Penne with Roasted Asparagus and Balsamic Butter
Penne with Roasted Asparagus and Balsamic Butter


1 pound asparagus

1 tablespoon olive oil

2 teaspoons salt

1/2 teaspoon fresh-ground black pepper

1/2 cup plus 2 tablespoons balsamic vinegar

1/2 teaspoon brown sugar

1 pound penne

1/4 pound butter, cut into pieces

1/3 cup grated Parmesan cheese, plus more for serving


Heat the oven to 400°. Snap the tough ends off the asparagus and discard them. Cut the spears into 1-inch pieces. Put the asparagus on a baking sheet and toss with the oil and 1/4 teaspoon each of the salt and pepper. Roast until tender, about 10 minutes.

Meanwhile, put the vinegar in a small saucepan. Simmer until 3 tablespoons remain. Stir in the brown sugar and the remaining 1/4 teaspoon pepper. Remove from the heat.

Cook the penne in a large pot of boiling, salted water until just done, about 13 minutes. Drain the pasta and toss with the butter, vinegar, asparagus, Parmesan, and the remaining 1 3/4 teaspoons salt. Serve with additional Parmesan.

I Couldn’t Forget If I Tried

September 11th 2001 should have been like any other day. Actually, I take that back – it should have been harder. I had just seen my boyfriend, Troy, off the night before to an overseas deployment with the Marines. I had cried my eyes out all night and was exhausted. Sometime just after 6am, the phone rang in the apartment that I shared with three friends from college. I’m not gonna lie, I was mad, asking myself who would be calling this early in the morning. I remember laying in bed for a few minutes longer and then storming out to the living room to yell at whoever it was. It was then that I saw my roommate sitting in shock on the sofa in front of the TV. Her family had called from New Jersey to let her know they were ok. For the next few hours we sat in front of the TV watching the devastation unfold. At just twenty years old, I couldn’t believe that sort of evil existed in the world. My previous experiences had only been with natural disasters (the 1989 Loma Prieta earthquake) – never had I been exposed to this level of hate.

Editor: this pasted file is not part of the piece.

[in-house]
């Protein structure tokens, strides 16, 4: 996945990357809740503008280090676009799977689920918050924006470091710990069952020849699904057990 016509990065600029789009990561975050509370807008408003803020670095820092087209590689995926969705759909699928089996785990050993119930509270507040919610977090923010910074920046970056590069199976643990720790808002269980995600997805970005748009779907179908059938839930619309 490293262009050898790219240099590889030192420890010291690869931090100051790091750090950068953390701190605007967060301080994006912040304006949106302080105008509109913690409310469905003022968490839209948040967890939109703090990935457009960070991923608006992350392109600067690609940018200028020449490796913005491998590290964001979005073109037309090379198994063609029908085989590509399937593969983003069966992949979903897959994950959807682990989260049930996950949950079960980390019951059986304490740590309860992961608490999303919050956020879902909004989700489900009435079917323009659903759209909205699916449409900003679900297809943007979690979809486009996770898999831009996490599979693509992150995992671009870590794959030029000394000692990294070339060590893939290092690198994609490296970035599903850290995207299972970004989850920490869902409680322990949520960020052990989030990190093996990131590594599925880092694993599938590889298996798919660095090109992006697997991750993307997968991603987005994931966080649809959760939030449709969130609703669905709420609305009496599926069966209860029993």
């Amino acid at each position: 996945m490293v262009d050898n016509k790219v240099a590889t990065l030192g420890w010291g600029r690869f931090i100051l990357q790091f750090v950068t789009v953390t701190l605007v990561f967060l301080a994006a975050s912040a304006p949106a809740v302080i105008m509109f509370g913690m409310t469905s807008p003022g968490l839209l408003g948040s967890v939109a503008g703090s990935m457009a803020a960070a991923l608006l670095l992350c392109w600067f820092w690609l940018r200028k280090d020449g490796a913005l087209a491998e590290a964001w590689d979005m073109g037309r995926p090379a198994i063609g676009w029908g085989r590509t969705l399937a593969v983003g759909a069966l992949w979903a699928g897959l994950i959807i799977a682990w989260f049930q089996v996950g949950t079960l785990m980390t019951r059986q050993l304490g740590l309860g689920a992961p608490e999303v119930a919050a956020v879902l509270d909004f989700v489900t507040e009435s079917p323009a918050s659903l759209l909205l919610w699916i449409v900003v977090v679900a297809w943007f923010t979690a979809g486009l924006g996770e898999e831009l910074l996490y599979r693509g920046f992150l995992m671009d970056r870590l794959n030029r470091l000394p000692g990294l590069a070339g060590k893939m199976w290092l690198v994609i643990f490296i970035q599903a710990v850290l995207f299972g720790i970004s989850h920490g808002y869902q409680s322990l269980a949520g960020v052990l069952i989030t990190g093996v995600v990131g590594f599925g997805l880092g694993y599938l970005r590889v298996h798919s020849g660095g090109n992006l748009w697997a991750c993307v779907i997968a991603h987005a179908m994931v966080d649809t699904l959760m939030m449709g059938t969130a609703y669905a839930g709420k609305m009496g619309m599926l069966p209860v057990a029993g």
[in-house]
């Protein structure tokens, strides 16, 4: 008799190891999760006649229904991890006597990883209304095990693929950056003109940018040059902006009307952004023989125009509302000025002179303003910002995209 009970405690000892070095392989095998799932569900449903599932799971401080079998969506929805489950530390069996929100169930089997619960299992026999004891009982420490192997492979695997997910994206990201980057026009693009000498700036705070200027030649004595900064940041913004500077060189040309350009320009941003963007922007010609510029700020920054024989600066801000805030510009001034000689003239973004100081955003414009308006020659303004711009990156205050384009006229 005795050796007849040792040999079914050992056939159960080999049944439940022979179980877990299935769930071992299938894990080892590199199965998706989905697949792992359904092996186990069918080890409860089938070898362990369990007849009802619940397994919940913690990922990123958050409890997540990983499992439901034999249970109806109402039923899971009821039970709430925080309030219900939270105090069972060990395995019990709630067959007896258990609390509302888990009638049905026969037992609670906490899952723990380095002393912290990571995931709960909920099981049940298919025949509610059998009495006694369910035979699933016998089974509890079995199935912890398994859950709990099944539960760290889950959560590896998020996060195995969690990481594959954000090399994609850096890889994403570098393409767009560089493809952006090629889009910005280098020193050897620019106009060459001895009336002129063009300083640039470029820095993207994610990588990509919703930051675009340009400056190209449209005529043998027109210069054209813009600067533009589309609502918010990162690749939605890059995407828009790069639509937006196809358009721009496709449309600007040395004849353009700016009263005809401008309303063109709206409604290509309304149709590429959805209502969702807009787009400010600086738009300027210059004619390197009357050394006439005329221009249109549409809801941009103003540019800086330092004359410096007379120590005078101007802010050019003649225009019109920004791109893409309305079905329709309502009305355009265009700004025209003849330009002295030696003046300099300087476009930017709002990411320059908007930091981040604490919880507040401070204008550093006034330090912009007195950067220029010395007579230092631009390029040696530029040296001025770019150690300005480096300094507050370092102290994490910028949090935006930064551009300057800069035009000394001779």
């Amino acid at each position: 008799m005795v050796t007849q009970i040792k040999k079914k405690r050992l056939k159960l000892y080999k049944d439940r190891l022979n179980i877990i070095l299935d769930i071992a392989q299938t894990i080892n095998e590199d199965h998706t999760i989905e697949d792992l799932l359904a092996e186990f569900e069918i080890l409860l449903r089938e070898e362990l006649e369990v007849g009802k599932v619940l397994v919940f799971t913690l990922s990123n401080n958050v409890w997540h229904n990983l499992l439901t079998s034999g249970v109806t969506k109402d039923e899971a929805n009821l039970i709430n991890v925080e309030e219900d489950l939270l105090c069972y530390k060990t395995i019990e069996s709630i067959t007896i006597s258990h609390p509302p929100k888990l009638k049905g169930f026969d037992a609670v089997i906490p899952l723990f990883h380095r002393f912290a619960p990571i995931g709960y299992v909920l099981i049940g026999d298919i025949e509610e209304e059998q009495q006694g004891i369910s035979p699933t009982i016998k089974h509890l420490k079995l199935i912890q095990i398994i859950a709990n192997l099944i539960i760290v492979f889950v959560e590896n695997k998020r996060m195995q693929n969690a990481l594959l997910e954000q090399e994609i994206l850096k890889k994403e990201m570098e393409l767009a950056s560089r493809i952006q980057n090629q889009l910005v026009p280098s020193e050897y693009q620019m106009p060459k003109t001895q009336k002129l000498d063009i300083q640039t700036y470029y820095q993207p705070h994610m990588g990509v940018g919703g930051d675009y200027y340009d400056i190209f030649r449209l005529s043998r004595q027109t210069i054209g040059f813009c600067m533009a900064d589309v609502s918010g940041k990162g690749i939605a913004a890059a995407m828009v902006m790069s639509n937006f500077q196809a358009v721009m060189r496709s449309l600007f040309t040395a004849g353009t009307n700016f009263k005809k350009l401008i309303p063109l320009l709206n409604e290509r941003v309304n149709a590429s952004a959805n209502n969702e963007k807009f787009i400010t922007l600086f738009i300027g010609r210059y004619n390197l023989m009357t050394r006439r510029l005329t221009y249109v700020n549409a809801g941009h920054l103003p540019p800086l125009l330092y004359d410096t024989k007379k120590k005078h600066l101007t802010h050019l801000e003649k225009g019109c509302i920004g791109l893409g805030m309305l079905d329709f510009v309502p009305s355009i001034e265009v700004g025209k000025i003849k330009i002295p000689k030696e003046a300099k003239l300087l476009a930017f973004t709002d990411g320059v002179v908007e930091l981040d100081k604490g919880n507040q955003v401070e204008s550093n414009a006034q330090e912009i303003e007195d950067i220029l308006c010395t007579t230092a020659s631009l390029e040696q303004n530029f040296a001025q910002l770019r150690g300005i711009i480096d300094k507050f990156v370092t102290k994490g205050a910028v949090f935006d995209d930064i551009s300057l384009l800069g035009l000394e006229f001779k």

Why, you ask, is she rambling about her experience, which in comparison to so many others is completely benign?

Without a doubt, September 11th had a profound impact on who I am today. I think it’s no great coincidence that I’ve surrounded myself with firefighters and first responders. Or that my volunteer work is centered completely around educating the public about disaster preparedness and helping others.